Cybercrime is a heinous crime. As we all know, it is a type of crime that is committed in the cyber world. It is a new type of crime that has expanded its roots expeditiously as the fast development and growth are taking place in new technologies, creating more openings, which give way to new crimes among netizens. Crimes, which before took place in various forms like burglary, rape/sexual assault, and murder or other violent forms of crimes. Is now expanded and includes cybercrime in it. Currently, people are more active socially on online platforms, which also threaten the safety of the public as well as the national and economic security of a country.
The Minister of State has stated that according to recent reports India has witnessed 13.91 lakh cyber security incidents in 2022 for Electronics and Information Technology. It is a warning that highlights the demand for strong cyber security measures needed to cover the emerging potential pitfalls.
The very first incident of cybercrime, which was documented in the year 1973 in the New York. Where a New York bank teller using a computer pilfered over two million dollars. It was the first spam sent through email in 1978. Another very recent case of Julian Assange, who is the founder of the famous website Wikileaks, a dropout of the Ecuador Embassy. She was arrested in London for the leaking and publication of confidential non-public information about the government on her website Wikileaks. They contribute their technical skills to something, which is unlawful.
If there are people committing cybercrime at an international level simultaneously, there are some landmark judgments to show that there are people also committing cybercrime in India. The first cybercrime occurred in the year 1992 when the first polymorphic virus was released. One of the foremost or the first cases of cybercrime was Yahoo v. Akash Arora (1999). In this case, the defendant, Akash Arora, was accused of utilizing or exercising the trademark or domain name ‘yahooindia.com’. A permanent injunction was sought in this case. In another case of Vinod Kaushik and others v. Madhvika Joshi and others (2012). The court held that according to Section 43 of the IT Act, 2000, accessing the e-mail accounts of any person or the spouse and father-in-law without their consent is prohibited under this section. In 2011, a decision was taken in this matter. All of these cases deal with the question of how cybercrime has evolved, with a focus on India.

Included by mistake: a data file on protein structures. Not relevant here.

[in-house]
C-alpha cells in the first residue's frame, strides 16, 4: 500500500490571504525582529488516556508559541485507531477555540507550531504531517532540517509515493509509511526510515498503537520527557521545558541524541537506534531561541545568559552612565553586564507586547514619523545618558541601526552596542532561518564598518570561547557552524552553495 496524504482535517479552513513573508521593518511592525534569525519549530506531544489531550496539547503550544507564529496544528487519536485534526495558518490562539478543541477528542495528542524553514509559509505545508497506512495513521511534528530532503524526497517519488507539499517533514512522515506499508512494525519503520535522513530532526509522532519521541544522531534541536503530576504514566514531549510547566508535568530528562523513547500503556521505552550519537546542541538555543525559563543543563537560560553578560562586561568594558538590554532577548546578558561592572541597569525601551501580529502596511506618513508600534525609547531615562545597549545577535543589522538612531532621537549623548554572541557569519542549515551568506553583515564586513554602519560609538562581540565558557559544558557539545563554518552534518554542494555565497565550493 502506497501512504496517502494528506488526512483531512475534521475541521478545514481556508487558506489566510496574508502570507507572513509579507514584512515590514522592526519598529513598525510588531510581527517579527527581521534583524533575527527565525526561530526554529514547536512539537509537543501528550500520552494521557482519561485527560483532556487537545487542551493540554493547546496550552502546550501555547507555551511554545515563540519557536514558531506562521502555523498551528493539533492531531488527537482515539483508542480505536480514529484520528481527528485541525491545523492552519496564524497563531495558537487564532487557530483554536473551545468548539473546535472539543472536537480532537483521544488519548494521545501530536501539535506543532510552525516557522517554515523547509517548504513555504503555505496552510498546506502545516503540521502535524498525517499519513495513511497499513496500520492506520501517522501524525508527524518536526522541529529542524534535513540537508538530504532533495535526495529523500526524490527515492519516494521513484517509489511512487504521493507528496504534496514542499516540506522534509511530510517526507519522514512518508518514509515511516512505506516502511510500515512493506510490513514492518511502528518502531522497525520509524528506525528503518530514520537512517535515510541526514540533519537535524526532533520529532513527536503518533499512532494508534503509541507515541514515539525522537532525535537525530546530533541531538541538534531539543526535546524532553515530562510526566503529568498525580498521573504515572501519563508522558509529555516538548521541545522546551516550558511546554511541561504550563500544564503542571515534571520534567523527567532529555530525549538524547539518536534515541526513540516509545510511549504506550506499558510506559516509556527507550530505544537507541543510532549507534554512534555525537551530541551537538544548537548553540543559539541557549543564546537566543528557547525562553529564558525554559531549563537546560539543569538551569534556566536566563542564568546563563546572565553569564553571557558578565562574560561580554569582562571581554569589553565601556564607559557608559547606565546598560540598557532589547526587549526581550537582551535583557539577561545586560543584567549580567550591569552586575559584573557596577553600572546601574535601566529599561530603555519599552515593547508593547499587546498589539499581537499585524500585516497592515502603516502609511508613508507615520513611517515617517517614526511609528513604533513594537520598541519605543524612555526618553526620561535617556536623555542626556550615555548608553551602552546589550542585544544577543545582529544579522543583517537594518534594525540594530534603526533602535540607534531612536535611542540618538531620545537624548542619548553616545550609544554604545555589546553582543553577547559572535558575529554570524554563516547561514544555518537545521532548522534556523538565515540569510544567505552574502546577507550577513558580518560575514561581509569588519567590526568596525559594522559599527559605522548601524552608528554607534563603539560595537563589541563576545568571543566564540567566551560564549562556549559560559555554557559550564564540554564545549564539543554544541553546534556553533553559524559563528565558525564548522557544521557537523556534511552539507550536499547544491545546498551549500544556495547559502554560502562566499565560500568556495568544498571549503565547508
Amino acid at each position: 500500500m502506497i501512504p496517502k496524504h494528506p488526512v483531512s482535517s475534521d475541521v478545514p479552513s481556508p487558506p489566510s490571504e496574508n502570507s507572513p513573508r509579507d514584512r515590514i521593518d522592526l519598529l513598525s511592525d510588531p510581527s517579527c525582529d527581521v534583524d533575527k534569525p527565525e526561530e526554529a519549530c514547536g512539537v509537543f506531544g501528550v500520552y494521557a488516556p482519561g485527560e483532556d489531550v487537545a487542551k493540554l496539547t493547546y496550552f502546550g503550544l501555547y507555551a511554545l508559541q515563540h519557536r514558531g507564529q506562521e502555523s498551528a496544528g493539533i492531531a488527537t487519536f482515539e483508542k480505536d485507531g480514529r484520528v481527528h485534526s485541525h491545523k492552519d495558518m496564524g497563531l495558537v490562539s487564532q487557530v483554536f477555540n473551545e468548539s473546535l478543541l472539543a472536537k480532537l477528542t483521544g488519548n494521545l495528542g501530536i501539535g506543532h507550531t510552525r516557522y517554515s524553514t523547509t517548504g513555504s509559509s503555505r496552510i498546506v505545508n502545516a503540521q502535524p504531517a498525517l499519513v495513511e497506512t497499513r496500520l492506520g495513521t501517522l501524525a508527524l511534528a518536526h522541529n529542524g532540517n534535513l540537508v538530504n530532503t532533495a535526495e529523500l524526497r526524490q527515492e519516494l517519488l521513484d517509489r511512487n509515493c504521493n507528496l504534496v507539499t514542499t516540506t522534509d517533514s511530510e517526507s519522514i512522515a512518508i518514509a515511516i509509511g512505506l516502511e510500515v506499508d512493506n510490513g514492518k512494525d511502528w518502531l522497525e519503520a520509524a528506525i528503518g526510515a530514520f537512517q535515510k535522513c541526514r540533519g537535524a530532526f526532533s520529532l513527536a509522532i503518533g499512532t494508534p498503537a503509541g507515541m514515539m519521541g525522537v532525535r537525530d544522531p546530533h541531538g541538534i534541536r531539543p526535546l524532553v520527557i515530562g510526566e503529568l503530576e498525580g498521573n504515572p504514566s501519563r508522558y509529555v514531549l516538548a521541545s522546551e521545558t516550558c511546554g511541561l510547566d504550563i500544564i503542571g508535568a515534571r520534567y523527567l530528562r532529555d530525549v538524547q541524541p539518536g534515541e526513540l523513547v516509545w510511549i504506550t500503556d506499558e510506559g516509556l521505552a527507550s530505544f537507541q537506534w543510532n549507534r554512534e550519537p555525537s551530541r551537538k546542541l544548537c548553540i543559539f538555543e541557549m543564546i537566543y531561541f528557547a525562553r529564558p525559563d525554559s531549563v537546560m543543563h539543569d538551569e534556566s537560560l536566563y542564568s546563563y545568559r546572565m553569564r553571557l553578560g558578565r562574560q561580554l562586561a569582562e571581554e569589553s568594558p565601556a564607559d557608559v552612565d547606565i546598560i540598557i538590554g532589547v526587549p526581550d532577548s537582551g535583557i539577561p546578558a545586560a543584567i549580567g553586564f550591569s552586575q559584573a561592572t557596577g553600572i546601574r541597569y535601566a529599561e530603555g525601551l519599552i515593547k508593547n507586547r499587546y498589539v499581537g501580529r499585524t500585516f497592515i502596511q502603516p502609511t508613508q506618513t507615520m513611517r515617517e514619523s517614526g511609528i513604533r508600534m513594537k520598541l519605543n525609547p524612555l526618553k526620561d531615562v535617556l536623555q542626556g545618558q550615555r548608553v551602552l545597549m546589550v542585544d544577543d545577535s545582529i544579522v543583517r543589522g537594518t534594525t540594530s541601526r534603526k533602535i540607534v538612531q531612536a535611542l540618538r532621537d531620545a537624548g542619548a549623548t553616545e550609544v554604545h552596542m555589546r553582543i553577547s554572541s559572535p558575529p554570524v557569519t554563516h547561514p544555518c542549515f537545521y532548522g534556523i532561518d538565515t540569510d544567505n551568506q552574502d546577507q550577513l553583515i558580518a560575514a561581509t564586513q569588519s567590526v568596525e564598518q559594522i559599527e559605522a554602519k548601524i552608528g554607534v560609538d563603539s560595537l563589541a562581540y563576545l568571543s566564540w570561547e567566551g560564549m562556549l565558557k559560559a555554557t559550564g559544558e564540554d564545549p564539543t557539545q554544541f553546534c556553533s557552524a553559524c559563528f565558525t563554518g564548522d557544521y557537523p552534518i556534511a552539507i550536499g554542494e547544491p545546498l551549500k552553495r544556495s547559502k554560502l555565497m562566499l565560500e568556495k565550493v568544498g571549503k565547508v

Data show that in recent times, more than half of India’s crimes committed by fraudsters posing as bank managers and extracting money (phishing) from people, come from a small district of Jharkhand called Jamtara. The Home Secretary Rajiv Gauba referred to it as a cyber-crime hub where the number of arrests in 2017 crossed 100. Mostly the dropout kids of school and college committed similar crimes said by the police, which puts light on the fact that such crimes are not very difficult to commit and can be committed by a person whose education level is at zero or a person with the basic education. However, more than the uneducated, the educated individuals fall into such traps of malignancy despite so many awareness programs held by the government.
Cybercriminals or hackers, commit a majority of cybercrimes in greed of earning more money. Both individuals and organizations are involved in cybercrime. Apart from this, cybercriminals make money, engage in a range of profit-driven criminal acts, including stealing and reselling identities, gaining access to financial accounts, and fraudulently utilizing or exercising credit cards to obtain funds.
1. Stolen credit card information
2. Hacking into a Government Website